Friday, October 13, 2006

The Ideological re-writing of the Second Vatican Council and Fundamental Misinterpretations

I think a further comment is merited with regards to the journalism that is out there.

While the secular journalist cannot be expected to know the nuances of liturgical issues nor the theological debates going into the liturgical question, there is some rather irresponsible reporting going on where the most basic fact-checking is not happening. (The recent Washington Post article was a refreshing breather from this.)

The most common misnomer I have personally read -- and I grant that I have only barely looked at what the secular press is writing on this matter -- is a claim that the Second Vatican Council banished the 1962 Missal (what they imprecisely refer to as "the Latin Mass") when it was determined that the faithful should worship in the vernacular. (Similar, unsubstantiated claims are made about versus populum and other such matters.)

The errors in such a statement alone are numerous, and these errors appear in various forms in most pieces I have seen. If there is any secular reporter reading this, please take note:

1) the Second Vatican Council took no decision to banish the liturgy as it was at the time of the Council. Quite the opposite, the decision it took was to allow some organic liturgical reform.

2) Further to that, the Second Vatican Council did not banish Latin, it in fact legitimized the importance of the continuance of Latin in the liturgy, while at the same time allowing the introduction of the vernacular as part of organic liturgical reform.

3) The term, "the Latin Mass" in reference to the pre-conciliar liturgy and in disinction from the post-conciliar liturgy is not accurate, being rooted in a notion that Vatican II abolished Latin from the liturgy. It should be noted that the Council desired Latin to be retained and that the post-conciliar Roman liturgy may also be entirely (or partially) in Latin, it too could be a "Latin Mass".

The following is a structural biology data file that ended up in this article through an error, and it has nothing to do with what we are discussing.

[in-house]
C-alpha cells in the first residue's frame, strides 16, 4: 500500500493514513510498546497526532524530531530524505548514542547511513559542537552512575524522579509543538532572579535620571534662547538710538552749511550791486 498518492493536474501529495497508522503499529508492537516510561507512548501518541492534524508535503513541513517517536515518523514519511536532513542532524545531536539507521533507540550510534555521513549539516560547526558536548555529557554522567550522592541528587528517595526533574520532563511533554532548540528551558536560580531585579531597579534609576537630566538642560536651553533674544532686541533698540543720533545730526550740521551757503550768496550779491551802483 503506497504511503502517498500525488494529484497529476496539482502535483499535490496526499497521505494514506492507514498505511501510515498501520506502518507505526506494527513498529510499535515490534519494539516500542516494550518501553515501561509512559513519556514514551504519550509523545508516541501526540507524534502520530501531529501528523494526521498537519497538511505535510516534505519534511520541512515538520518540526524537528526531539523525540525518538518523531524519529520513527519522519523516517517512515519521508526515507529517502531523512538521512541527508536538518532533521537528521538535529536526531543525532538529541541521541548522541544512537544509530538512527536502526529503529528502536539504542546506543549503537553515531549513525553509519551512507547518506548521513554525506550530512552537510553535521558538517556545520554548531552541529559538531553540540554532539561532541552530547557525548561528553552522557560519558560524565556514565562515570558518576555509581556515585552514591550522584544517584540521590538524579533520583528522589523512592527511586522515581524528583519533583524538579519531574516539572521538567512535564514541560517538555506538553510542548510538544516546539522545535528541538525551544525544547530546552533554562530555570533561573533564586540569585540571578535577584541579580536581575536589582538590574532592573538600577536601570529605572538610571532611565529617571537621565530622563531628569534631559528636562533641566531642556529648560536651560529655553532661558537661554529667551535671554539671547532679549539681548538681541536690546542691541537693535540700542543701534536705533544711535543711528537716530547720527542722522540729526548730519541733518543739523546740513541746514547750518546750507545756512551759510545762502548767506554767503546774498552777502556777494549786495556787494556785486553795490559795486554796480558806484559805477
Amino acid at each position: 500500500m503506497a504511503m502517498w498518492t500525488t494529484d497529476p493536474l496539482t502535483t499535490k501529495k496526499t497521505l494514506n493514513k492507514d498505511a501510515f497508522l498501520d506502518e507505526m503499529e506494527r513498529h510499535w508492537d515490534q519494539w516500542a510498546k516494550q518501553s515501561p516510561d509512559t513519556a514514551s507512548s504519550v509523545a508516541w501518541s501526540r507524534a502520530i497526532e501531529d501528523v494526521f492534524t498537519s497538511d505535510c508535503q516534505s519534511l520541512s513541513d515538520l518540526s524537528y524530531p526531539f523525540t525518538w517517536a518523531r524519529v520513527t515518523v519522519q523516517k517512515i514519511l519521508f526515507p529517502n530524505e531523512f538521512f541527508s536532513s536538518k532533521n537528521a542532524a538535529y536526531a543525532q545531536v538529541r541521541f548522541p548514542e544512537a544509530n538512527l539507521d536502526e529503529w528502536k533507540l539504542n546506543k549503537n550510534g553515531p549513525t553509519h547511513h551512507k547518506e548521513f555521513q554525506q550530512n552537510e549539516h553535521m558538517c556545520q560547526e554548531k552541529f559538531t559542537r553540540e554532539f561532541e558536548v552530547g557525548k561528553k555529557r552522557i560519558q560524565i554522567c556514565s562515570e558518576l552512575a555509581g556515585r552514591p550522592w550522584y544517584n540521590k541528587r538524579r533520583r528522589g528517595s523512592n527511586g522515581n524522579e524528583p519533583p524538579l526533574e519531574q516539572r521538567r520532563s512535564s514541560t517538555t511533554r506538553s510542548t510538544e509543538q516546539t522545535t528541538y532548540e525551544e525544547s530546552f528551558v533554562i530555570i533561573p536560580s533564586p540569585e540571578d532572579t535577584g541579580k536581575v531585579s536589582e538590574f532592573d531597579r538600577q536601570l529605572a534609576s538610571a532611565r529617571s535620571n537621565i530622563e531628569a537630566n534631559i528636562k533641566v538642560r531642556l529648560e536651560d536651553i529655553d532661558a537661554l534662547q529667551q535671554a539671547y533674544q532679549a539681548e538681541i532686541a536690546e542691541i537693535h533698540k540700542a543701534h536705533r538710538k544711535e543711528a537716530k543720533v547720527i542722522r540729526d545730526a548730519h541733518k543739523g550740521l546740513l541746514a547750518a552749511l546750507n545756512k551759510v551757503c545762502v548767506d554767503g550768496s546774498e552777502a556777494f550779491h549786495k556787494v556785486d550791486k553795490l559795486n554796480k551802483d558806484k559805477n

What is most unfortunate about these errors is that the claims are almost entirely the opposite of the actual reality -- something which a quick read of a few paragraphs of Sacrosanctum Concilium or the addresses of the like of Ratzinger, etc. would easily demonstrate.

Such errors are of course also paired with, and likely partially fed by, the ideological posturing of the "progressivists". reported on this story in "The Return of the Latin Mass" (sic), quoting Fr. James Martin, an editor for the Jesuit journal, America wherein Fr. Martin says of this possibility: "This would make it much more difficult for people to engage in full conscious and active participation, which was the goal of the Council".

Fr. Martin may well believe this, but this belief is rooted in particular ideological assumptions, not in a hermeneutic of continuity, nor in the Council's decrees itself, nor in the clarifications and deeper exploration of active participation. To use Fr. Martin's assumption would actually entail the Council itself as making this more difficult since it called for quite conservative liturgical reform, including, of course, the retention of Latin. Active participation and the classical liturgical books have never been inimical. The very idea of active participation came about in the 19th century and was promoted by the likes of St. Pius X and Dom Prosper Gueranger. It further arose under Pius XII. Hardly men of the progressivist camp. Further, the Second Vatican Council itself testified to the means for active participation as particularly through, not liturgical re-construction, but rather through liturgical education and formation (something Dr. Alcuin Reid recently spoke on in his CIEL paper.)

A second issue arises as well, which is the critical commentary coming from some in the Catholic blogosphere (and most certainly outside of it as well) which fundamentally misunderstands the theological reasonings behind practices such as the use of a sacred language, Mass celebrated ad orientem and so on. To these folks this is Mass mumbled incomprehensively and said "looking at the altar" and so forth. These comments are ultimately untrue characterizations of course, and in many cases are likely not ill-intended, but rather are simply cliches.

Overall we must continue to endeavour to correct these misunderstandings. We must not allow the Second Vatican Council, nor our Roman liturgical tradition, to continue to be re-written in a way that is not representative of it as a reality, either theologically, liturgically or historically and in fundamental (if unintentional) opposition to the living and organic tradition of the Church.

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